Seven Quarterbacks Better Than Ben?

After the NFL unveiled the remaining spots in their Top 100 Players of 2014, it was revealed that Steelers QB Ben Roethlisberger ranked 31st overall. The list, which is voted on by players,  has seven quarterbacks placed higher than Big Ben.

Are there 7 players who are better than Roethlisberger? We examine those who placed ahead of him to find out.

Peyton Manning

Without a doubt, the cream of the crop, not only among QB’s, but NFL players overall. Manning placed #1 overall on the list, and with good reason: the NFL’s premier signal caller rewrote history in 2013, shattering previous passing records with 5,477 yards and a 55 touchdowns. Few would argue his status as not only the best of the year, but one of the greatest players of all time.

Tom Brady & Drew Brees

The next two vote-getters routinely battle each other for passing yard and touchdown records. Each are equally valuable to their franchise’s success and are certain to be future Hall of Famers in their own right.

Brady had another tremendous season, topping 4,000 yards, but had his lowest number of touchdown passes and lowest quarterback rating in six seasons. Brees topped 5,000 yards for his 3rd consecutive season and was 1 TD shy of recording at least 40 passing touchdowns during the same span. In short, both players were stellar.

Aaron Rodgers

Also considered an “elite” QB, Rodgers was missing in action for a good portion of 2013 after suffering a collarbone injury that would cost him to miss 7 games. Rodgers returned for the final game of the regular season, leading the Packers to victory in a do-or-die contest against the Chicago Bears; the Packers simultaneously won the division while jettisoning the Bears from playoff contention.

Despite only playing 9 games, Rodgers threw for over 2,500 yards and maintained a 104.9 QB rating.

Russell Wilson & Cam Newton

The next two names on the list are oddly similar in both experience and style, recognized as more as mobile, than gun-slinging quarterbacks in their young careers.

While the preceding players on the list routinely throw for over 4,000 yards, Wilson and Newton play on teams known more for their ground attack. Neither QB is utilized heavily in their team’s passing game: each QB threw for an average of 209.8 and 211.2 yards per game, good for 27th and 28th in the league respectively. Their touchdown totals were much better, with Wilson 9th and Newton 12th overall.

While neither QB is distinguished by throwing for three or four hundred yards per game, each player lead their team to the top two seeds in the NFC. Wilson one-upped Newton, leading his team to a victory in the Super Bowl, which is the ultimate trump card in such discussions among the league’s “best.”

Andrew Luck

The final quarterback ranked ahead of Roethlisberger, Luck has lead his Colts to the playoffs in both of his seasons in the NFL, including his first post-season win in 2013. In spite of his team’s success, Luck failed to match the 4,374 yards he threw for as a rookie, but managed to improve his QB rating by matching his previous touchdowns at 23 and throwing less than 10 interceptions in 2013.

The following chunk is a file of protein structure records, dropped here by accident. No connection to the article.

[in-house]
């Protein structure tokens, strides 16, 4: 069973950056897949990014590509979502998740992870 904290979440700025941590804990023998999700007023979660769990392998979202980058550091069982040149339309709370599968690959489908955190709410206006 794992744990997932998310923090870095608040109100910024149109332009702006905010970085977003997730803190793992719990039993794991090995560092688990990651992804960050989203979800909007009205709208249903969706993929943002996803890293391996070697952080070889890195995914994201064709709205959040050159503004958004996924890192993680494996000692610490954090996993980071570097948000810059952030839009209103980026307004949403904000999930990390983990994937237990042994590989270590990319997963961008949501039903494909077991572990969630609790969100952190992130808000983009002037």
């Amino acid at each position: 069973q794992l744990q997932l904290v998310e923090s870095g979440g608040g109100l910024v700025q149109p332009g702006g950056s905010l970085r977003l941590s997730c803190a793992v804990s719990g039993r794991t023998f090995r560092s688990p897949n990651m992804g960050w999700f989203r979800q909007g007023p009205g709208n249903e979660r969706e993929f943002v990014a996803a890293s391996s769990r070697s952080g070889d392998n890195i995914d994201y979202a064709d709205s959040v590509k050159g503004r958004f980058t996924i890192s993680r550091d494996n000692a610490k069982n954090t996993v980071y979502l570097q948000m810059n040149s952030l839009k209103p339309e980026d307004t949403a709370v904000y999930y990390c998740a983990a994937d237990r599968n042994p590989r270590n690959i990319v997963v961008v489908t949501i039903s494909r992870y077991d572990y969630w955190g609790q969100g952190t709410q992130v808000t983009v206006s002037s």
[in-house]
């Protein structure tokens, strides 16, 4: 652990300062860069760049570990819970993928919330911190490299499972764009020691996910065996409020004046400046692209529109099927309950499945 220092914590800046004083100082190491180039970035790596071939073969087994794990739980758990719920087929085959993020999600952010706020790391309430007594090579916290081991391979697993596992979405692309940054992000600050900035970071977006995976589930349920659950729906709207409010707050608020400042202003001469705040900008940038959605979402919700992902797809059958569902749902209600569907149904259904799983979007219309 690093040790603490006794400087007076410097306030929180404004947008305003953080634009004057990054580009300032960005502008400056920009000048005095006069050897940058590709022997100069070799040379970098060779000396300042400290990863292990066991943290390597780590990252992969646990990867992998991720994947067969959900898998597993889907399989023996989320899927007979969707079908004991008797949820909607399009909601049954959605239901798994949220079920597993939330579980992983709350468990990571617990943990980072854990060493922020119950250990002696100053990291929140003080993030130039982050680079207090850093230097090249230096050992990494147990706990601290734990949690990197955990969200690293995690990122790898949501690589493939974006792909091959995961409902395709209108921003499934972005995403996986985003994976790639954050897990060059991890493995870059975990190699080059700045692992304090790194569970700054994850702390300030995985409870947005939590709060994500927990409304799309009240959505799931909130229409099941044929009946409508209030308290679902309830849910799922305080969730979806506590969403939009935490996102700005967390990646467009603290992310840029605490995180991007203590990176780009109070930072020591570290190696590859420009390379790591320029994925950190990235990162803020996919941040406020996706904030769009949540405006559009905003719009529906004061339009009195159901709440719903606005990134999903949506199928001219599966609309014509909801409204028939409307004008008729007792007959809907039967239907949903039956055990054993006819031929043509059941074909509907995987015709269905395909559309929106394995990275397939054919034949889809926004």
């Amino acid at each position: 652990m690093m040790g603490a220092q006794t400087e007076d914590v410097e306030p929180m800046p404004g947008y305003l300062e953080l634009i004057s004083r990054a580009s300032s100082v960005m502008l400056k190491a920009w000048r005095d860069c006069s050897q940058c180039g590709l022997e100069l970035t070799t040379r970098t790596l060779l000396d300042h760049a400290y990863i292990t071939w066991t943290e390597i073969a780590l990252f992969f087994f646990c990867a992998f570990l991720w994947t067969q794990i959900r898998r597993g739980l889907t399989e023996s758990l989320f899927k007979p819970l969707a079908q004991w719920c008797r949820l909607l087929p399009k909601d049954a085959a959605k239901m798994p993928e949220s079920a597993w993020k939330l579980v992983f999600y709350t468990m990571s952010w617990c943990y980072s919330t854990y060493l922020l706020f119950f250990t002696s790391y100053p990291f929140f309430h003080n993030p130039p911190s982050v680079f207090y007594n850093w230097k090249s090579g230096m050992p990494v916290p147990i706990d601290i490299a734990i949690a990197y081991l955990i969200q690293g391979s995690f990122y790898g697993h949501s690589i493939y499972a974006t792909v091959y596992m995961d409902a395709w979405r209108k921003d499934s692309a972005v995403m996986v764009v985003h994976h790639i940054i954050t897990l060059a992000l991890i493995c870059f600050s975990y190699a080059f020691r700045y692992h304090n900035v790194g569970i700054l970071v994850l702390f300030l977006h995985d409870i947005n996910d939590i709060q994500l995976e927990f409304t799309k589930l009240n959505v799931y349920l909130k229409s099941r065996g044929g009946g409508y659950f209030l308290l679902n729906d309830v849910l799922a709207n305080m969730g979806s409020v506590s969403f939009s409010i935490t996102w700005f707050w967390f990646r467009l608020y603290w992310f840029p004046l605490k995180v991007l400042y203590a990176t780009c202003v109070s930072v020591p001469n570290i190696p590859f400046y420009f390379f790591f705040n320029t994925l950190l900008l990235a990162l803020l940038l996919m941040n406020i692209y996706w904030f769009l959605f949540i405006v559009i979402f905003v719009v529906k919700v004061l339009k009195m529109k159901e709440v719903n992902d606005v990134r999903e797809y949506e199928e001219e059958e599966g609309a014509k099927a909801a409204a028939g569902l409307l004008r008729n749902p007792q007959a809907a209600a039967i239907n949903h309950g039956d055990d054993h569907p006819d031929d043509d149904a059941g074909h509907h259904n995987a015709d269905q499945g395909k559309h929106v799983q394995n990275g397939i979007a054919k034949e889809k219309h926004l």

Ben Roethlisberger

Of the quarterbacks ahead of him on the list, Ben boasted impressive numbers in 2013, throwing for 4,261 yards and 28 touchdowns (good for 9th and 7th in the league.) His 92.0 QB rating was also good for 9th best in the league.

The official NFL Top 100 list had this to say about Roethlisberger:

Ben Roethilsberger continues to be one of the most underappreciated quarterbacks in the NFL today. He’s rarely mentioned among the elite quarterbacks, but he’s one of the rare current quarterbacks with three Super Bowl appearances and two Super Bowl wins during his career.

It’s hard to argue Ben’s success, as he’s only one of six active quarterbacks with a Super Bowl ring. He’s also only one of three who has more than one ring. This begs the question: does Big Ben deserve a higher ranking?

Here are the numbers for the top QBs from the NFL Top 100 list:

Player GP CMP ATT CMP% YDS AVG TD LNG INT FUM RAT
Peyton Manning 16 450 659 68.3 5,477 8.31 55 78 10 5 115.1
Tom Brady 16 380 628 60.5 4,343 6.92 25 81 11 6 87.3
Drew Brees 16 446 650 68.6 5,162 7.94 39 76 12 6 104.7
Aaron Rodgers 9 193 290 66.6 2,536 8.75 17 83 6 3 104.9
Russell Wilson 16 257 407 63.1 3,357 8.25 26 80 9 8 101.2
Cam Newton 16 292 473 61.7 3,379 7.14 24 79 13 1 88.8
Andrew Luck 16 343 570 60.2 3,822 6.71 23 73 9 5 87.0
Ben Roethlisberger 16 375 584 64.2 4,261 7.30 28 67 14 6 92.0

Manning’s and Brees’ numbers are off the chart as usual.

Arguably, Tom Brady and Aaron Rodgers were rewarded for past seasons. Brady’s numbers, while respectable, were no better than Roethlisberger’s, with Brady gaining slightly more yards, but throwing for 3 less TD’s and having a lower QB rating. Likewise, Rodgers ranked higher in the Top 100 based on only 9 games: it’s likely, but debatable, that his numbers would’ve been outstanding over a full season.

Russell Wilson won a Super Bowl protecting the ball in the air, but dropping it on the ground more times than Ben; something the Pittsburgh QB is regularly criticized of doing! (Ben fumbled 6 times, the same amount as Brady and Brees.)

Of the 8 quarterbacks listed, Roethlisberger ranks 4th in yards, 3rd in touchdowns and 5th in QB rating, while tossing the most interceptions. The top three signal-callers had more completions, but also threw for far more attempts.

So why isn’t Ben listed several spots higher?

One lone statistic hints at why Ben is ranked lower than his peers: he is the first QB on the list from a team that failed to reach the playoffs in 2013. In this regard, his 8th overall ranking is not entirely justified; a list of individual players should be based on individual, not team, performances.

Therefore, Big Ben is deserving of moving up the list a few more spots.

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